Perhaps we need to think more about human psychology. There’s an interesting phenomenon that goes on all the time when people read about evolution: they shoehorn the observations into some functional purpose. There’s just something so satisfying to our minds to be able to say “that thing exists for this particular reason”, and we find it frustrating to say, “there is no reason for it, it’s just chance and circumstance”. It shouldn’t be so, but our minds just try to fit everything into that particular mold.
Now watch: some people — maybe even you — are going to now try and develop an adaptive scenario for why having brains that work that way is a good thing. We try to build a teleological framework around everything, and so it must have a purpose that is being fulfilled, and we rarely stop to think about whether it may be actually limiting us. Maybe it’s not good. Maybe there are other ways that brains can work, and this particular mode of thinking is just a clumsy kludge that resulted from the gradual agglomeration of stuff, mostly unselected, that built up the substrate for human cognition.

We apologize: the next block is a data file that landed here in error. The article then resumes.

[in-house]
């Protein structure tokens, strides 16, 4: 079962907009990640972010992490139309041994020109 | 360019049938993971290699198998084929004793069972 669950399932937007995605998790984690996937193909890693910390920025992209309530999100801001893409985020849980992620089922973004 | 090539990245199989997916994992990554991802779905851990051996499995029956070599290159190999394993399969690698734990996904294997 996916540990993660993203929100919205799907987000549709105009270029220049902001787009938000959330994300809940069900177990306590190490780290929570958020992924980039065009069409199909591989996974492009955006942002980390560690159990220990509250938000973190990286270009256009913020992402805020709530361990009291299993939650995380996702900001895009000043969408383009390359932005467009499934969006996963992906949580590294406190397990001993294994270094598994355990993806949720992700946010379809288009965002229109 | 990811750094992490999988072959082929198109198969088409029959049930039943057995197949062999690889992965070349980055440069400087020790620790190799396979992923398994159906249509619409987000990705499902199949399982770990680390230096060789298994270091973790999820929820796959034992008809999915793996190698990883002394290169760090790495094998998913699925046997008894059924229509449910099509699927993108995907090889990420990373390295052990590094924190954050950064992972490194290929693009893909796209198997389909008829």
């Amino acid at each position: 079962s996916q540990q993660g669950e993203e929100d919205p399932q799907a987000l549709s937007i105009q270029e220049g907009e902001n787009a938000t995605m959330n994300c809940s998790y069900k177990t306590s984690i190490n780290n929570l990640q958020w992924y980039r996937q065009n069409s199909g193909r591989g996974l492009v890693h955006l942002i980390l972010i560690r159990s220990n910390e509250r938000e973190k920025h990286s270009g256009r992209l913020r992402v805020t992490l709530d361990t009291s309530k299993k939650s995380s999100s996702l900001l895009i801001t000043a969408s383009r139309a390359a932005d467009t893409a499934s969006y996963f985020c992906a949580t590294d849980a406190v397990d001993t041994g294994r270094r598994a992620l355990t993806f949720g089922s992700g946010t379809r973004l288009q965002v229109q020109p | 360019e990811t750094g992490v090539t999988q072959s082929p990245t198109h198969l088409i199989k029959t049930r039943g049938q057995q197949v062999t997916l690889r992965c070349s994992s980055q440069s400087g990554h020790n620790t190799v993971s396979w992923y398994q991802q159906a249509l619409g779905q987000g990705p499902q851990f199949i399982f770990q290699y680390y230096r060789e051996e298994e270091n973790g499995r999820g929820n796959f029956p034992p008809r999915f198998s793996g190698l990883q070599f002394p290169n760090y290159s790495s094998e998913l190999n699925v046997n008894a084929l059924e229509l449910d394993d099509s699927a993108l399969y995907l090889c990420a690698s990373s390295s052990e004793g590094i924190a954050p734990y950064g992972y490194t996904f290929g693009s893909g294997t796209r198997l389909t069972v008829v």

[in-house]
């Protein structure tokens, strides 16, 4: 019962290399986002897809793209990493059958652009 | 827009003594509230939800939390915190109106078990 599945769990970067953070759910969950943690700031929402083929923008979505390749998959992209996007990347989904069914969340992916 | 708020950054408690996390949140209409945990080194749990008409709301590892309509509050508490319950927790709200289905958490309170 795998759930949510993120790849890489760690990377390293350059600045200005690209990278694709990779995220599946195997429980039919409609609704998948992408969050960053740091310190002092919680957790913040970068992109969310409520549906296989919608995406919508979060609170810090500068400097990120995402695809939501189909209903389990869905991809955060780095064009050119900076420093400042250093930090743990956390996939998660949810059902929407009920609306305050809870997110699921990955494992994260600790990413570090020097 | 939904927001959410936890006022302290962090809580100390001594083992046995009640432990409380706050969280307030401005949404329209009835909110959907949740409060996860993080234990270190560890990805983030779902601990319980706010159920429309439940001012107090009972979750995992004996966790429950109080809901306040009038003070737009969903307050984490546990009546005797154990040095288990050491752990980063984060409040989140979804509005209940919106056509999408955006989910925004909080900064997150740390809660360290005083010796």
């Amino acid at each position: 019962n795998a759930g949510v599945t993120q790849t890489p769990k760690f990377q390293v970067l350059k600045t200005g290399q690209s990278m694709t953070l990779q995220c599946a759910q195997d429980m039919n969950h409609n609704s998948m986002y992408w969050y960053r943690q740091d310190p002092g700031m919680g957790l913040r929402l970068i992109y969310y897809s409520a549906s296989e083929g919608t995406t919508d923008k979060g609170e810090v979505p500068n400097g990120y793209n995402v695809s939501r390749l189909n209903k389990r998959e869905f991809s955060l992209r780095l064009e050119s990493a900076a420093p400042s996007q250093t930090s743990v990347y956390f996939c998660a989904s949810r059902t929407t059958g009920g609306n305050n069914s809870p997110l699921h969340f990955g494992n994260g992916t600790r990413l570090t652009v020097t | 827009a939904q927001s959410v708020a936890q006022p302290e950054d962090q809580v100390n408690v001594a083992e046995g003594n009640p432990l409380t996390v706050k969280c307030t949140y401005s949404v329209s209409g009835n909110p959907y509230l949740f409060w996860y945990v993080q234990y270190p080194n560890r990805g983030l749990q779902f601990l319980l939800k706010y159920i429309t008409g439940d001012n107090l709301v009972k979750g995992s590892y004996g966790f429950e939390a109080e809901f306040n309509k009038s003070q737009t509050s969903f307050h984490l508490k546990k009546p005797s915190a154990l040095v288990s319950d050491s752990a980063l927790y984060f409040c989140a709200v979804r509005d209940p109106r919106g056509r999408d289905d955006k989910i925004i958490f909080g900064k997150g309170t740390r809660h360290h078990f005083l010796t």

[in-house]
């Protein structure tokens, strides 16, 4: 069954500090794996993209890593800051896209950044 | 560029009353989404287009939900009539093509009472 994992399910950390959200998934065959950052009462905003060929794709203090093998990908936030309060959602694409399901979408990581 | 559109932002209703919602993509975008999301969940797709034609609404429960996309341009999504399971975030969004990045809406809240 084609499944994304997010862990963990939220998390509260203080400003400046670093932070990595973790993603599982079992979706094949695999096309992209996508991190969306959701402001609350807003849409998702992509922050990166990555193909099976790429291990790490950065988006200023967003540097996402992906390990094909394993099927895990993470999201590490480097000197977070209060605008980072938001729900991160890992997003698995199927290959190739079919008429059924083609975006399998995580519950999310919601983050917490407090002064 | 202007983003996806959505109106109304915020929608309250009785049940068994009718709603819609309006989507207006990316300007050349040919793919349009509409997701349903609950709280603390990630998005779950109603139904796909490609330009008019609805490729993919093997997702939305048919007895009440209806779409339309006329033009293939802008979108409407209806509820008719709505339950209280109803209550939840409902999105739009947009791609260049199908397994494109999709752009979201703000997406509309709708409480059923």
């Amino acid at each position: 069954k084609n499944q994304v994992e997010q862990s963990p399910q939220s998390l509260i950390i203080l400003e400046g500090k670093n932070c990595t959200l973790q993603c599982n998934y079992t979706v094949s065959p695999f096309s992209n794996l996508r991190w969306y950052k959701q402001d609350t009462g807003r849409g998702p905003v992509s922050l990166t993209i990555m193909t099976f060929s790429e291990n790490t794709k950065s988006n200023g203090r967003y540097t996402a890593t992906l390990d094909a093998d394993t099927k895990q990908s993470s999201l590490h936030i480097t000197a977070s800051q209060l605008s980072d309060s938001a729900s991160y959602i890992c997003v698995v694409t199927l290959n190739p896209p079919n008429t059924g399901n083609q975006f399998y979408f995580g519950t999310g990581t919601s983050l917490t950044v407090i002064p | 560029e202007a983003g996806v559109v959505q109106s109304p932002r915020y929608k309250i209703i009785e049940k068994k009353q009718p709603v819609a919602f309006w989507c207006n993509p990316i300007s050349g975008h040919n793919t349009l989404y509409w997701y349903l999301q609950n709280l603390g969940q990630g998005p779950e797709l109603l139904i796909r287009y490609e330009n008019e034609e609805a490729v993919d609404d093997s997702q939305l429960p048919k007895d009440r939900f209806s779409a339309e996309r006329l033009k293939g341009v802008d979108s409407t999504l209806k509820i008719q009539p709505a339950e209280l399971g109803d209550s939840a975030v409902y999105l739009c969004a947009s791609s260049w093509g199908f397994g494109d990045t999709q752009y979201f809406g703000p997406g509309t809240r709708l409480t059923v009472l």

A case in point: the female orgasm. There’s a new paper out on the subject, and there are lots of articles being written on it, and they generally start out by pointing out that there’s something puzzling about the phenomenon: shouldn’t it have, you know, a reason for existence? It can’t just be, it has to do something useful for women, or reproduction, or pair bonding, or any of dozens of hypotheses that have been proposed.
So NPR finds closure in an explanation.
A pair of scientists have a new hypothesis about why the female orgasm exists: it might have something to do with releasing an egg to be fertilized.
Nope. That’s not what the paper says. It says it might be a relic of a historical endocrine function, not that it plays any role in women today.
Carl Zimmer sets up a mystery.
An eye is for seeing, a nose is for smelling. Many aspects of the human body have obvious purposes.
But some defy easy explanation. For biologists, few phenomena are as mysterious as the female orgasm.